The underlying concept of the thermal time hypothesis is that time is not fundamental but is rather an emergent thermodynamic property, much like temperature and pressure. The first thing to note is that the thermal time hypothesis is just that, a hypothesis. Based on this unproven conjecture, some have made the untenable jump to claiming that time is an illusion.
For the sake of argument, suppose time is not a fundamental property. That does not mean time is an "illusion" any more than is temperature. A hot pan will still burn you, and jumping into the Arctic for a nude swim remains a very stupid idea even though temperature is just an emergent property rather than a fundamental property of physics.
A fundamental property is merely something that remains axiomatic. Time and distance are axiomatic concepts in physics today. Maybe they won't be in the future after having found some new physics in which time and distance are derived from some deeper concept. That future discovery will not make time and distance illusionary any more than extant statistical mechanics and thermodynamics theories make the concept of temperature illusionary today.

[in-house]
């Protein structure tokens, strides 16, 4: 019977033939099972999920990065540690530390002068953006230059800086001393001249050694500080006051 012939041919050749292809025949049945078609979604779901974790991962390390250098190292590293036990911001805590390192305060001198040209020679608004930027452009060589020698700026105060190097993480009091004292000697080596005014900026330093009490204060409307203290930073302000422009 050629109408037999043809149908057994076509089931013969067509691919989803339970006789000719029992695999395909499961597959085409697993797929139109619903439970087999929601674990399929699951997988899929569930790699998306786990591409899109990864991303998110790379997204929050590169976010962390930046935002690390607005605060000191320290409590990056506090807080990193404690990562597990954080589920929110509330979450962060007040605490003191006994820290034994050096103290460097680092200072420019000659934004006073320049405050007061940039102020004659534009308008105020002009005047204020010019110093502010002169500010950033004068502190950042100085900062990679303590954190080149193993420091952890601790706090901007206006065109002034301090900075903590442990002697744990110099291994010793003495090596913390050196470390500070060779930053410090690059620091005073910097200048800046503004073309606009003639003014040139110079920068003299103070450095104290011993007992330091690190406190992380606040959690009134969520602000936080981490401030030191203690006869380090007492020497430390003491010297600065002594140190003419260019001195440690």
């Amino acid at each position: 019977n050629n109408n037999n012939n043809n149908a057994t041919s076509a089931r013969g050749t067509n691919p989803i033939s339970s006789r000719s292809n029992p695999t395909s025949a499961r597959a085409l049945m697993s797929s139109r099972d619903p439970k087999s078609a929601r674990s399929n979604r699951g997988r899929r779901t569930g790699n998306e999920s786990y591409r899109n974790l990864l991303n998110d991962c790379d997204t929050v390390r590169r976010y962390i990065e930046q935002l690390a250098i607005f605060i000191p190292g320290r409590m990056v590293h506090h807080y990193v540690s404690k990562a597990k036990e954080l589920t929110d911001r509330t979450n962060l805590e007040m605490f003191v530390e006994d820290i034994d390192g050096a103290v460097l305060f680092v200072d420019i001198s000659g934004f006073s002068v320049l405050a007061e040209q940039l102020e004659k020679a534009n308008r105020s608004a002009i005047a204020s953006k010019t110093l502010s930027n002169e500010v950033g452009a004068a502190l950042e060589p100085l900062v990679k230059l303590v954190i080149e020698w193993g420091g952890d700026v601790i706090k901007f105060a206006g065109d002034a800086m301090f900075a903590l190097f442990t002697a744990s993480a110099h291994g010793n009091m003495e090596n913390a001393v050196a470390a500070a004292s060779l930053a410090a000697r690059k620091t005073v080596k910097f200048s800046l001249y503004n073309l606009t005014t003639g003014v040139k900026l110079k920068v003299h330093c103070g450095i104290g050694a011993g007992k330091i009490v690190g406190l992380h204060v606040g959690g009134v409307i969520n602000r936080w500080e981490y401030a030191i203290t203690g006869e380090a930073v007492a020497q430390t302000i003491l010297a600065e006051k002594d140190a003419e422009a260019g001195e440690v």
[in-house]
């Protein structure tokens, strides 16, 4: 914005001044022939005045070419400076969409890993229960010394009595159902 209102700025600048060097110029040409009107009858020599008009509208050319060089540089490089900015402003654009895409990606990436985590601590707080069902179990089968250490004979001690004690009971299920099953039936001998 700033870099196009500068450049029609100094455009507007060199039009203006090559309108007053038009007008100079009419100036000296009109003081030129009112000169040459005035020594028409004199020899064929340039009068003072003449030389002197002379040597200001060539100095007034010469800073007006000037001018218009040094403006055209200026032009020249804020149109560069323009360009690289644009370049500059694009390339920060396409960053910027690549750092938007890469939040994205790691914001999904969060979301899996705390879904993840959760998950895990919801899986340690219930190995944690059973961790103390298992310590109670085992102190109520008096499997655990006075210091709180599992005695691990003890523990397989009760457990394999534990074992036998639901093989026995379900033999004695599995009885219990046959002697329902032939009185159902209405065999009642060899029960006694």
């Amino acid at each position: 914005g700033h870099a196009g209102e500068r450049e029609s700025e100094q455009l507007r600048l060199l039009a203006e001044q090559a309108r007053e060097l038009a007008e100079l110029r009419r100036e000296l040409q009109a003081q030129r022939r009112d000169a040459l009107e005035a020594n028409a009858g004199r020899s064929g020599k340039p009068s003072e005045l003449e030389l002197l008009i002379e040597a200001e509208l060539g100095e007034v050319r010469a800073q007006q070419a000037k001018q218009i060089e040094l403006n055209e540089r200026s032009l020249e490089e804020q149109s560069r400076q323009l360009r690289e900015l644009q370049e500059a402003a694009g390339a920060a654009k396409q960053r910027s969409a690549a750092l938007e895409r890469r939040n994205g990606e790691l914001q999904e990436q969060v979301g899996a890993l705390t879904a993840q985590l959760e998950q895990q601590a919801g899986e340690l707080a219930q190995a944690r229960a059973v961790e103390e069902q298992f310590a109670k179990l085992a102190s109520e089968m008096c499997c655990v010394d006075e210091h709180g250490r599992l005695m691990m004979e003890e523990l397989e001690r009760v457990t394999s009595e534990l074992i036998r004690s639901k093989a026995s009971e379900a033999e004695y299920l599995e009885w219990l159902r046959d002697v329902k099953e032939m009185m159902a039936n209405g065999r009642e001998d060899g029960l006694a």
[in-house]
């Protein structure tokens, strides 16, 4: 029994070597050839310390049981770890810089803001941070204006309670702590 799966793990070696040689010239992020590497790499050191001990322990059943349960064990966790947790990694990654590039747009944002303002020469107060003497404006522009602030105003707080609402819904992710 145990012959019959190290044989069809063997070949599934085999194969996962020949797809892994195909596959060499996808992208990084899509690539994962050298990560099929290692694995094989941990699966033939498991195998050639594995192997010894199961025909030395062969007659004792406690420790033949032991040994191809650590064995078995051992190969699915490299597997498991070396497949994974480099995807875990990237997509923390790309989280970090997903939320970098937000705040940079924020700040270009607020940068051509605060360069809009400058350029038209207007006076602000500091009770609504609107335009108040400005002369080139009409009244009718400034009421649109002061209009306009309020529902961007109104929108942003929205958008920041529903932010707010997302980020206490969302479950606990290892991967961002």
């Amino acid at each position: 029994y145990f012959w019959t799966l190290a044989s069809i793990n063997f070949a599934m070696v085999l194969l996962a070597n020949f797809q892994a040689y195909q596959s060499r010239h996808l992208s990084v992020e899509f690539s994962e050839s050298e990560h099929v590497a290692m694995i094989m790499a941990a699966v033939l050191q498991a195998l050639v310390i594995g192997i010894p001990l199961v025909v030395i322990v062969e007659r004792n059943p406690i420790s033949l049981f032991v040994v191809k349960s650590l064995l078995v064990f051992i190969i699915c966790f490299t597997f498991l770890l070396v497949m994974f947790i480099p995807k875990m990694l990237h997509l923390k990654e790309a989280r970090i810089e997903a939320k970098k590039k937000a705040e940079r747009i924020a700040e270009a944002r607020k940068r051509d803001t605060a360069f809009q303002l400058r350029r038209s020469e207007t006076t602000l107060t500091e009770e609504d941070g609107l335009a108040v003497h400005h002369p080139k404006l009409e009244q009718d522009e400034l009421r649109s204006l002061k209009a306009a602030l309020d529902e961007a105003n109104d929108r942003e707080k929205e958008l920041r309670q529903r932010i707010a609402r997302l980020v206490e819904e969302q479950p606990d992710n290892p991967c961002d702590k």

The underlying concept of the thermal time hypothesis is that time is not fundamental but is rather an emergent thermodynamic property,Incorrect, or not quite what they said...:rolleyes:
There is a description in the NS article of how temperature "emerges" from the average motion of partitions of molecules. What the NS article actually says is:
"Imagine a gas in a box. In principle we could keep track of each molecule ...and have total knowledge of the microscopic state... In this scenario, no such thing as temperature exists; instead we have an ever-changing arrangement of molecules. Keeping track of all that information is not feasible in practice, but we can average the microscopic behaviour to derive a macroscopic description. We condense all the information about the momenta of the molecules into a single measure, ...temperature.
According to Connes and Rovelli, the same [principle] applies to the universe at large. There are many more constituents to keep track of: ...we have particles of matter [and] we also have space and therefore gravity. When we average over this vast microscopic arrangement, the macroscopic feature that emerges ...is time."
--New Scientist 19 Jan 2008 p28
They are claiming that time is something that looks quite different at fundamental scales. The thermodynamics is an analogy.